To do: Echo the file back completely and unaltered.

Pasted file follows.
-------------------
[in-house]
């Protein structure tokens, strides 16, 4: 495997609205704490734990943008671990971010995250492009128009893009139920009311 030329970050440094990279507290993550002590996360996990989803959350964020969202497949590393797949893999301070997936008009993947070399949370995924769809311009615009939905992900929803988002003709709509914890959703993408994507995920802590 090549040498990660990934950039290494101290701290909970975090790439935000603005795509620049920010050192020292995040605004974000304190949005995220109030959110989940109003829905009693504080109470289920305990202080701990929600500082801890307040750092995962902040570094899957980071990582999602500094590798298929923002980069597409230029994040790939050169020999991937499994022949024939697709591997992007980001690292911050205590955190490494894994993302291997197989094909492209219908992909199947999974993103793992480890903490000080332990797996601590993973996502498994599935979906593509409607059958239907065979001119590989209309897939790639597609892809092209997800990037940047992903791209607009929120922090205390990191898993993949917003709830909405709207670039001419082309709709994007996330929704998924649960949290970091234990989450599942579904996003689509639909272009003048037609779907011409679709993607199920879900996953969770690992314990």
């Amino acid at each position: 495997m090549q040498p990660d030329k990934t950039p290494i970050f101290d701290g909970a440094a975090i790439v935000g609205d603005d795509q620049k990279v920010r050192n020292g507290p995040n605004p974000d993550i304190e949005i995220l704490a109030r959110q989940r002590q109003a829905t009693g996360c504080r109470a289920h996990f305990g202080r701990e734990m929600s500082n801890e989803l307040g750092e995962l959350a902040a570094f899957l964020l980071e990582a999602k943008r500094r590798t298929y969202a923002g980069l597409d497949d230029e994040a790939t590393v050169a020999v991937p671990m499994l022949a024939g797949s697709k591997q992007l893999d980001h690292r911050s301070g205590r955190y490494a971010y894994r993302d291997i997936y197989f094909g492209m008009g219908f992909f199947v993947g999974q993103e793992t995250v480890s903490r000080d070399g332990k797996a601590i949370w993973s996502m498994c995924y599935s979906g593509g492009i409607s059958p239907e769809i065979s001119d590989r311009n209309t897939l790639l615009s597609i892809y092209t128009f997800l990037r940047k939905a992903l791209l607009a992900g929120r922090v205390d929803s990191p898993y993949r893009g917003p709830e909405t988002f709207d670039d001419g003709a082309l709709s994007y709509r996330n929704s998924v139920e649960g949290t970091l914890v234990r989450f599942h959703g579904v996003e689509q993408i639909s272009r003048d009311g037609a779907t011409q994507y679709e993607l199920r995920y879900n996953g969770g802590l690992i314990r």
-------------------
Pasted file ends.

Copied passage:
[in-house]
């Protein structure tokens, strides 16, 4: 495997609205704490734990943008671990971010995250492009128009893009139920009311 030329970050440094990279507290993550002590996360996990989803959350964020969202497949590393797949893999301070997936008009993947070399949370995924769809311009615009939905992900929803988002003709709509914890959703993408994507995920802590 090549040498990660990934950039290494101290701290909970975090790439935000603005795509620049920010050192020292995040605004974000304190949005995220109030959110989940109003829905009693504080109470289920305990202080701990929600500082801890307040750092995962902040570094899957980071990582999602500094590798298929923002980069597409230029994040790939050169020999991937499994022949024939697709591997992007980001690292911050205590955190490494894994993302291997197989094909492209219908992909199947999974993103793992480890903490000080332990797996601590993973996502498994599935979906593509409607059958239907065979001119590989209309897939790639597609892809092209997800990037940047992903791209607009929120922090205390990191898993993949917003709830909405709207670039001419082309709709994007996330929704998924649960949290970091234990989450599942579904996003689509639909272009003048037609779907011409679709993607199920879900996953969770690992314990």
């Amino acid at each position: 495997m090549q040498p990660d030329k990934t950039p290494i970050f101290d701290g909970a440094a975090i790439v935000g609205d603005d795509q620049k990279v920010r050192n020292g507290p995040n605004p974000d993550i304190e949005i995220l704490a109030r959110q989940r002590q109003a829905t009693g996360c504080r109470a289920h996990f305990g202080r701990e734990m929600s500082n801890e989803l307040g750092e995962l959350a902040a570094f899957l964020l980071e990582a999602k943008r500094r590798t298929y969202a923002g980069l597409d497949d230029e994040a790939t590393v050169a020999v991937p671990m499994l022949a024939g797949s697709k591997q992007l893999d980001h690292r911050s301070g205590r955190y490494a971010y894994r993302d291997i997936y197989f094909g492209m008009g219908f992909f199947v993947g999974q993103e793992t995250v480890s903490r000080d070399g332990k797996a601590i949370w993973s996502m498994c995924y599935s979906g593509g492009i409607s059958p239907e769809i065979s001119d590989r311009n209309t897939l790639l615009s597609i892809y092209t128009f997800l990037r940047k939905a992903l791209l607009a992900g929120r922090v205390d929803s990191p898993y993949r893009g917003p709830e909405t988002f709207d670039d001419g003709a082309l709709s994007y709509r996330n929704s998924v139920e649960g949290t970091l914890v234990r989450f599942h959703g579904v996003e689509q993408i639909s272009r003048d009311g037609a779907t011409q994507y679709e993607l199920r995920y879900n996953g969770g802590l690992i314990r």